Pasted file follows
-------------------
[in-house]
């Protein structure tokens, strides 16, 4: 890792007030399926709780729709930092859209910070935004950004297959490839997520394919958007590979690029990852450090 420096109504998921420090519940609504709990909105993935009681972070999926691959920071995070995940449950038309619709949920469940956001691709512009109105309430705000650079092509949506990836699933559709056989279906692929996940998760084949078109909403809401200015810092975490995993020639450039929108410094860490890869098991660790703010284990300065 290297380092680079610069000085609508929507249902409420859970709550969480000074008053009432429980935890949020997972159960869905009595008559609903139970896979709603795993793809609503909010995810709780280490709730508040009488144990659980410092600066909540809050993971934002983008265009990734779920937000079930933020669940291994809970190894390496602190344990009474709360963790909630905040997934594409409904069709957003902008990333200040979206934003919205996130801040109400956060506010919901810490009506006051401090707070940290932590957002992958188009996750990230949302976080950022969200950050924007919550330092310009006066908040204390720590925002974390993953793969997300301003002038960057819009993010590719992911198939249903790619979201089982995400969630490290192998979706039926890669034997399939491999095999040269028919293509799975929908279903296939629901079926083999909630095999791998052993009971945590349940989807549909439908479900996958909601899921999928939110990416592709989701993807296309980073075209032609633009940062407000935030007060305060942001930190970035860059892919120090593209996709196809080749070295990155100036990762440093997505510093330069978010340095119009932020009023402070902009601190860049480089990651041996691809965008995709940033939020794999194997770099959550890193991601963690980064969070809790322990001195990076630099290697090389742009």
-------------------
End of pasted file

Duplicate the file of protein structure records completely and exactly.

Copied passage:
[in-house]
């Protein structure tokens, strides 16, 4: 890792007030399926709780729709930092859209910070935004950004297959490839997520394919958007590979690029990852450090 420096109504998921420090519940609504709990909105993935009681972070999926691959920071995070995940449950038309619709949920469940956001691709512009109105309430705000650079092509949506990836699933559709056989279906692929996940998760084949078109909403809401200015810092975490995993020639450039929108410094860490890869098991660790703010284990300065 290297380092680079610069000085609508929507249902409420859970709550969480000074008053009432429980935890949020997972159960869905009595008559609903139970896979709603795993793809609503909010995810709780280490709730508040009488144990659980410092600066909540809050993971934002983008265009990734779920937000079930933020669940291994809970190894390496602190344990009474709360963790909630905040997934594409409904069709957003902008990333200040979206934003919205996130801040109400956060506010919901810490009506006051401090707070940290932590957002992958188009996750990230949302976080950022969200950050924007919550330092310009006066908040204390720590925002974390993953793969997300301003002038960057819009993010590719992911198939249903790619979201089982995400969630490290192998979706039926890669034997399939491999095999040269028919293509799975929908279903296939629901079926083999909630095999791998052993009971945590349940989807549909439908479900996958909601899921999928939110990416592709989701993807296309980073075209032609633009940062407000935030007060305060942001930190970035860059892919120090593209996709196809080749070295990155100036990762440093997505510093330069978010340095119009932020009023402070902009601190860049480089990651041996691809965008995709940033939020794999194997770099959550890193991601963690980064969070809790322990001195990076630099290697090389742009």